Customers are increasingly comfortable with such things as menu screens for ordering and robot room service at hospitals and hotels.
The concept of self-care has been emerging as a guiding principal in consumers choosing food that nourishes and pampers the body and soul. According to Mintel’s Global Food & Drink Trends 2018 report, “As more consumers find modern life to be hectic and stressful, flexible and balanced diets will become integral elements of self-care routines.” And the trend is getting very personalized. Moon Cycle Bakery is a baked goods delivery service that “aims to help women redefine their ‘time of the month.’” And as the tagline says, “encourage women to celebrate the magic that lives within their menstrual cycle and nourish their bodies while still feeling satisfied.” Subscribers—or “moon mamas”—input their likes, dislikes, food allergies and the timing of their monthly cycle to receive the treats when they’re in peak PMS/craving mode. Within the attractively packaged box is three carefully wrapped baked goods that contain hormone-balancing ingredients like flax seeds, ginger, primrose, black beans and chia seeds.
Earl Grey is everywhere
According to a recent report by Datassential, the flavor of Earl Grey tea is taking the nation by storm. A tempest in a teapot? It seems that operators looking for unique flavors are turning to the bold, floral flavor of Earl Grey in ice cream (at Molly Moon’s in Seattle), cocktails (in the Earl Grey Old Fashioned at Kona Grill in Scottsdale, Ariz.) and in a raspberry cake (at Café Life Bake Shop in Philadelphia).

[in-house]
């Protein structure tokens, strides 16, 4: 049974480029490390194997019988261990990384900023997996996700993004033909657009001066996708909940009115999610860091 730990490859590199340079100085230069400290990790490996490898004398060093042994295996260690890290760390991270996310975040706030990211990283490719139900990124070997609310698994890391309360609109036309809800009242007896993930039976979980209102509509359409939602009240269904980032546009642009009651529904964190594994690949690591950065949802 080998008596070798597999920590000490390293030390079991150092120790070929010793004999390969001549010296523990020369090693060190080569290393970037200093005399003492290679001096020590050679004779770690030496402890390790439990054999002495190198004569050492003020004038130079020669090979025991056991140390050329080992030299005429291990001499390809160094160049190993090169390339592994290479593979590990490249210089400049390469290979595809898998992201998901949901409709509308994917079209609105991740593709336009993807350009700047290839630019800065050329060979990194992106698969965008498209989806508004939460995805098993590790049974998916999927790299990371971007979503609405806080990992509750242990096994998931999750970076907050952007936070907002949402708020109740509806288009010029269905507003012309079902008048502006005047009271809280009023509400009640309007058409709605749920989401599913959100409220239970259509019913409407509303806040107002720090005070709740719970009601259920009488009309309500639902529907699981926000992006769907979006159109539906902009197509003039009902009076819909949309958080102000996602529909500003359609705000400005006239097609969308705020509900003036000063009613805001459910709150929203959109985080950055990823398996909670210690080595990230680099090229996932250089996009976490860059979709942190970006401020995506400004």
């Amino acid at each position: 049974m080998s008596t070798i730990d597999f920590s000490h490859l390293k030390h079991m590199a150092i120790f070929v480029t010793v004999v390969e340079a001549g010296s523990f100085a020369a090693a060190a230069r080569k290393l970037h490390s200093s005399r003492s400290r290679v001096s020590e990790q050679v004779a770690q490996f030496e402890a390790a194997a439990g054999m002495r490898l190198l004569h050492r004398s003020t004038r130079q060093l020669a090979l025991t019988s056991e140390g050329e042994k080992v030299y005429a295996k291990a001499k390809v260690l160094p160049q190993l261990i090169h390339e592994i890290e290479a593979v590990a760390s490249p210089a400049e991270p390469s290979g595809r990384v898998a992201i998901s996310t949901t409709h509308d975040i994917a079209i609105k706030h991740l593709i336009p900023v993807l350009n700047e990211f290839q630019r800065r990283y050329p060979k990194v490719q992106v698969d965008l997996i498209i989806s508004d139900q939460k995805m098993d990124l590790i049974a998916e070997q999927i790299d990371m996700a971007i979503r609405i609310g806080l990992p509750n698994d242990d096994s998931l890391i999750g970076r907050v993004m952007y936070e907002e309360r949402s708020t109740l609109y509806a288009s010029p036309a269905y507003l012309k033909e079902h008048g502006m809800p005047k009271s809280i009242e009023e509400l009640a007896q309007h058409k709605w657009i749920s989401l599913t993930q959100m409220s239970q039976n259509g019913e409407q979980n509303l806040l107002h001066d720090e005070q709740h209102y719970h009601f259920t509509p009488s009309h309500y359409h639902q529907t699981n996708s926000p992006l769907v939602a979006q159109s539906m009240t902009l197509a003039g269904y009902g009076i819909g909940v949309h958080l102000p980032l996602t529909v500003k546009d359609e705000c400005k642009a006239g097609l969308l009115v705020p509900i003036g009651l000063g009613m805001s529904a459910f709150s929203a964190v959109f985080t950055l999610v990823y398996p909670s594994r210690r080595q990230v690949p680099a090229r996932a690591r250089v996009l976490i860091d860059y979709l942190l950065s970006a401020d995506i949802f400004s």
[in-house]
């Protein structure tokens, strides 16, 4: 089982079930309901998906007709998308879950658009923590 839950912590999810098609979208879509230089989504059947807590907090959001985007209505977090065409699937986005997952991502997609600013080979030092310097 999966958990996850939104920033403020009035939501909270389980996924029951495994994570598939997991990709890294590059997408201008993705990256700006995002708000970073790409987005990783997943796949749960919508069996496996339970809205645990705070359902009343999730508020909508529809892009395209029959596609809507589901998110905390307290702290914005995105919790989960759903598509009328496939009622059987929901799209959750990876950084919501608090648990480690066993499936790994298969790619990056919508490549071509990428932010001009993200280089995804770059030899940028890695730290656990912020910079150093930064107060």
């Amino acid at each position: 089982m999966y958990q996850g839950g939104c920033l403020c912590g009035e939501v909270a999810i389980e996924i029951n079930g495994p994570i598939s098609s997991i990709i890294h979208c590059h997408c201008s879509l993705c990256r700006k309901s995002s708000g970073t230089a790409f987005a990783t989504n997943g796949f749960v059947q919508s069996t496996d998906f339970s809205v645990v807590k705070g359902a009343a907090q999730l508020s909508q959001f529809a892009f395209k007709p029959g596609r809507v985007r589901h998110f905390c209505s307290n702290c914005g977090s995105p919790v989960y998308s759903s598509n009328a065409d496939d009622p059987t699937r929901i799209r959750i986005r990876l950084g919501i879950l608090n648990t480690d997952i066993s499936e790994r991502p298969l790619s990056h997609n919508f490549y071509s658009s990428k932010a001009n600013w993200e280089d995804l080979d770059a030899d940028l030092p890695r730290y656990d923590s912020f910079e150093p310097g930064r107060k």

The sensory memory of candy that fizzes and pops on your tongue is becoming a dessert-menu must have. Chef Hari Cameron of a(MUSE.) restaurant in Delaware recently created a walnut-churro dish with a coating of citric acid, which brings that tangy twist to just about anything.
Gettin’ figgy with it
Chartwells at Canisius College
Figs have come a long way since the Newton. Canisius College’s on-trend, onsite catering team recently created this fresh fig and lemon curd dessert for a “shabby vintage” vegan gala celebrating a two-day vegan cooking training session with the Humane Society of the U.S. This dessert not only features fig, a fruit that’s coming into its own on sophisticated menus, but also lavender—notice the little blossoms—another “it” flavor for the new year.
Merging trends: plant-based + brunch
At Boston College, a new breakfast concept is playing it like a brunch’s greatest hits list…from around the world with playful, plant-based twists like sticky rice bowls, breakfast bean burritos, tofu scrambled omelets, wheat berry porridge and this Southern-gone-health nut bowl, lentils and grits (pictured).
Beefing up on bold flavors
Chimichurri, as seen on this flank steak at Georgia State University, is just one of many zingy, herbaceous sauces that can turn many different cuts of beef into something exciting. If you like flavor-packed sauces like chimichurri, try branching out into variations like gremolata, persillade or pistou, all of which can be used on different types of meats or grilled veggies.
Nitro is nifty
Nitro ice cream and other flashy culinary tricks continue to impress. Seen here, Taher school chefs joined farmers for a meal that was futuristic and rustic at the same time.